Friday, December 9, 2011

who's afraid of realism? (part 4): immanence and transcendence

Continuing on with my thoughts in this series, let me turn to an unlikely source: a review of Charles Hartshorne's Creative Synthesis and Philosophic Method.  In the review, theologian Robert Neville discusses the problem of participation with process philosophers in mind.  The actual review is HERE, but pertinent to the transition from the realism and nominalism debate to questions of transcendence I have copied below the following excerpt. 

An Aristotelian realist -- and Hartshorne is one -- holds that the problem of universals has to do with accounting for how similarities and identities develop in the concrete flow of events. Along with Peirce and Weiss, Hartshorne holds that particulars are completely determinate, and therefore can only be past events, and that universals are somewhat indeterminate, and can therefore characterize only the future. ‘When universals are abstracted from the concrete particulars, characters are derived from the past as vague potentialities for future realization. In this sense, all potentiality derives from concrete actuality, an Aristotelian thesis. This makes sense of Hartshorne’s contention in his chapter "Abstraction the Question of Nominalism," that the novel forms emergent in a creative event are not determinate before the event but become determinate by decision in the event; to deny this is to deny any real meaning to creativity. For the Aristotelian position, the real problem is to explain how forms get into the temporal process, and it makes sense to say that they emerge. 

The Aristotelian story of how the universals come to be relevant to and function in the process of concrete events is compatible with the Platonic account of how change depends on its formal possibility. Platonists like Whitehead provide theories about the ingression of forms in things through prehension of the past as well as theories about the constitution of formal possibility as such in terms of eternal objects, the divine primordial decision, and the like. Whitehead unfortunately failed to emphasize the fact that eternal objects are norms, and had to say that eternal objects are empty except insofar as they are graded as relevant to the world by God. But his theory of propositional valuation is congenial for interpreting the eternal objects as norms, given determinate shape by the components they must measure together.

What sense does it make to say a universal is contained in a concrete particular? It is clear that an instance of a universal can be so contained. (Perhaps it is better to say that the concrete particular itself is an instance of the universal, and perhaps of several other universals also. Or perhaps the preferable language is to speak of the particular as instancing the universal.) In what sense is the universal contained in the particular when the latter is an instance of it? To this kind of question, two kinds of answers falling within the "realist" camp have been given. They can be called, for historical reasons, Aristotelian realism and Platonic realism.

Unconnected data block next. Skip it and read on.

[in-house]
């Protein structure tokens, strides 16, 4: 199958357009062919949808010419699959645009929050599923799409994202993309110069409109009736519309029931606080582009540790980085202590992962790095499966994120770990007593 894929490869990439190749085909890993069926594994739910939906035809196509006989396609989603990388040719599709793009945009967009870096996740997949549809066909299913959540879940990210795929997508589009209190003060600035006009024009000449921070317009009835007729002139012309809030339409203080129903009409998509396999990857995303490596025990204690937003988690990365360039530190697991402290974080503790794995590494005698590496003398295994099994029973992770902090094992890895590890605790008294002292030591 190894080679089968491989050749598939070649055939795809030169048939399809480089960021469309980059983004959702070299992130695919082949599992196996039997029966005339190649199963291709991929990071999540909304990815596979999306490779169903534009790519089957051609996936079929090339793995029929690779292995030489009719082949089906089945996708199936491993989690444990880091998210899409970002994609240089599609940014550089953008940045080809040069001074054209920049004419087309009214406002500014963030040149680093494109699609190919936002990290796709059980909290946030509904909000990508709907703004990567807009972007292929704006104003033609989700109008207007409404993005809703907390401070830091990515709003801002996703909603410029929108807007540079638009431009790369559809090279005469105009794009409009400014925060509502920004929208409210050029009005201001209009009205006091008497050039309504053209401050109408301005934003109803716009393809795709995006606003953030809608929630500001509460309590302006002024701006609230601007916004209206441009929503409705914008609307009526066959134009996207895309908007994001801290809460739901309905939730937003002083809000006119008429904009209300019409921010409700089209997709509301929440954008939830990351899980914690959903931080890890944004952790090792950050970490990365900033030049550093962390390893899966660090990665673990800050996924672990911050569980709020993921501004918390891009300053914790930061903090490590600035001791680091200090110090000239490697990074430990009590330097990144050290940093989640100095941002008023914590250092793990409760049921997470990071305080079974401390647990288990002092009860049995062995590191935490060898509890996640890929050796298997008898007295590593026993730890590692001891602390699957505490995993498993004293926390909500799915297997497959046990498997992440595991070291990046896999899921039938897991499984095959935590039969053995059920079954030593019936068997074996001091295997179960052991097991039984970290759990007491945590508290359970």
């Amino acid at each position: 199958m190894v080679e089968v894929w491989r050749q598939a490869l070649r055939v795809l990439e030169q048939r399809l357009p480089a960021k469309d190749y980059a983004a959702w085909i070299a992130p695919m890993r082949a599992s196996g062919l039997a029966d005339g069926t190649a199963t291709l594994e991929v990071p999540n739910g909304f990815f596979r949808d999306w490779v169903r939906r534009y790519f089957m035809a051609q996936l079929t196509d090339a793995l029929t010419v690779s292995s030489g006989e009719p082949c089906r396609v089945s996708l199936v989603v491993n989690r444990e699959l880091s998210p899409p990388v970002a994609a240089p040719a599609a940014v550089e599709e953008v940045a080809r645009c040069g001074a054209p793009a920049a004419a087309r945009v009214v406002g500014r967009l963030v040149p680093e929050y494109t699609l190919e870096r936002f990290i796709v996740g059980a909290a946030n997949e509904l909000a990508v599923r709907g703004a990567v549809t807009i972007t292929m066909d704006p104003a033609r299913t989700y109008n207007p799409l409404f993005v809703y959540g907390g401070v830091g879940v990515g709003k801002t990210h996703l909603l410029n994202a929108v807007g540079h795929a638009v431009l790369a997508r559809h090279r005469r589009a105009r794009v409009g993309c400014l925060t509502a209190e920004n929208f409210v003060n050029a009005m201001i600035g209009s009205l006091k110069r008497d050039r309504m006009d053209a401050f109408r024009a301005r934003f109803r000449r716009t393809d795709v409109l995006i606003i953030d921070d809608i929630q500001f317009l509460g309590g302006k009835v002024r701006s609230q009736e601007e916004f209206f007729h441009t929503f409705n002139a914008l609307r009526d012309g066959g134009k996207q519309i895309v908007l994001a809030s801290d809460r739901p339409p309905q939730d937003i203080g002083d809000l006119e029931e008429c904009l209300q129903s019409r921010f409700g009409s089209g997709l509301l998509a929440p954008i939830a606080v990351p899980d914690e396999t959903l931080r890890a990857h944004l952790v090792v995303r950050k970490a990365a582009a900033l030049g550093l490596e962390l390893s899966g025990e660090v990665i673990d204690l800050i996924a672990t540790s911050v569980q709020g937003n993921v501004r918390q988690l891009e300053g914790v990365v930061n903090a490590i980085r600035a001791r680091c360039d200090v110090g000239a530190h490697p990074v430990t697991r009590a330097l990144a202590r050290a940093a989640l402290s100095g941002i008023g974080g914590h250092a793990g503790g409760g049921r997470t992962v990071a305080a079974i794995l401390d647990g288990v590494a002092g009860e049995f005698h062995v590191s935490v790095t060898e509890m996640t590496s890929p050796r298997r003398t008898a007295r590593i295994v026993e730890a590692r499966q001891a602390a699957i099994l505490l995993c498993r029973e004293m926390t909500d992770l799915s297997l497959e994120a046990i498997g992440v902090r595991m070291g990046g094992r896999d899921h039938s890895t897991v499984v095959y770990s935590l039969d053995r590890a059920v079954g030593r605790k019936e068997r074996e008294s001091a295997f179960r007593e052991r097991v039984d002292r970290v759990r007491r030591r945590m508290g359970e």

An emergent universal is nonsense to a Platonist, however. For a Platonist the only things that can change or come to be axe those essentially related to the existential temporal process, e.g. things that make decisions -- events, and the like. A universal is that by which we measure change and diversity as well as continuity. As Plato argued in the Parmenides, instances of forms can be alike or similar, but there is no similarity between the instances and the universal itself; otherwise you get into a third-man argument. So in a sense universals are not things, desiccated shapes imaging or being imaged in concrete particulars; rather they are norms, indeterminate in themselves, but determinate as measures of how the particular components of a complexity ought to go together. For a Platonist it is possible to abstract the pattern of a concrete thing and call it the form of the thing; but this is a shortcut to speaking the truth. The pattern is no more the universal than is the concrete thing so patterned; the only advantage of the pattern is that we can imagine it to be found in other particulars. But as Hartshorne. Weiss and others so well point out, concrete particulars always differ in their overall patterns; in fact, difference in individual identity comes down to difference in determinate pattern. The universal or form itself is the value finding embodiment in the world in "a certain way."

Two particulars are alike because the same value measures their similar components with a pattern ingredient in both. Their components are similar by virtue of being measured by the same component values, and so on down. The causal reason why things are similar may well be that they both prehend the same past events, and therefore have the same components to be measured in their own subjective forms. But the metaphysical reason for the possibility of similarity and difference, according to the Platonic realist, consists in the fact that value can be ingredient with multiplicity in different parts of a process only by virtue of different structures or patterns. As a Platonist would say, the structured world is a compromise between chaos and the Good. There is ultimately only one real universal, the Form of the Good. We distinguish different forms because there are similar patterns of complexities recurring and therefore exhibiting similar patterns, each one of which seems to name a universal.